John McWhorter’s new serially published book on antiracism is a self-described extended editorial in which the avowed atheist seeks to make sense of a political ideology by characterizing it as a religion that is bad for the world in the exact manner in which he understands all religions to be bad.
Goldman responds to commentators who believe that Americans must return to some overarching identity and purpose. He argues that this task is difficult when the conditions that allowed previous unity no longer exist. Moreover, nationalists do not reasonably explain programs that could reignite a meaningful shared identity.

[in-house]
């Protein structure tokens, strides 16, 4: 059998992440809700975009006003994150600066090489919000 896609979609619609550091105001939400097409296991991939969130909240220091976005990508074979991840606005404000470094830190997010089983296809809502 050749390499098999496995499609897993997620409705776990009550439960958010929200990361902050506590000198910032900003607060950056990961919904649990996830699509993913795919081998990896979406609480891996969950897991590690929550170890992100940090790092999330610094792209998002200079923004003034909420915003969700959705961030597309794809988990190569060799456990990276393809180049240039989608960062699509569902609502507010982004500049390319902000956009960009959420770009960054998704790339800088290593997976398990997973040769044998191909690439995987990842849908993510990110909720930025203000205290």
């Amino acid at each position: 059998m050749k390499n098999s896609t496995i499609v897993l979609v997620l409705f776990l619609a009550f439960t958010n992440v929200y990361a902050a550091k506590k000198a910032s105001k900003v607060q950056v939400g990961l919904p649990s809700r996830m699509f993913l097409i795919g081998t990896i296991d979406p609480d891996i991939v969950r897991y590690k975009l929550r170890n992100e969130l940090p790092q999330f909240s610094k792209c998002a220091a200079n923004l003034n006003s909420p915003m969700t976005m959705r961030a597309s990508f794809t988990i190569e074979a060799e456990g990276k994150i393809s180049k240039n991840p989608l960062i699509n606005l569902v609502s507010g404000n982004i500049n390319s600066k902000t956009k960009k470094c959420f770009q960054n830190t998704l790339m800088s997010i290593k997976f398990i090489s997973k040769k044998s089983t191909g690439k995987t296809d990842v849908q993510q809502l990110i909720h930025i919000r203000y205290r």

The Color of Compromise ostensibly promotes a radical new way of approaching politics that rethinks everything about evangelicals and political engagement. But if you can look past Tisby’s critique of conservatism, all of the fundamentals of popular evangelical political thinking in the post-war era are still at work.
Christians must advocate religious liberty not just for themselves, Walker argues, but “with the conviction that true freedom means allowing fellow citizens… to freely exercise their beliefs with dignity.”
Today any serious book searching for the meaning of rights, natural rights, and human rights is welcome, but in “What’s Wrong with Rights?” Biggar seems preoccupied with a straw man—the claim that rights are absolute.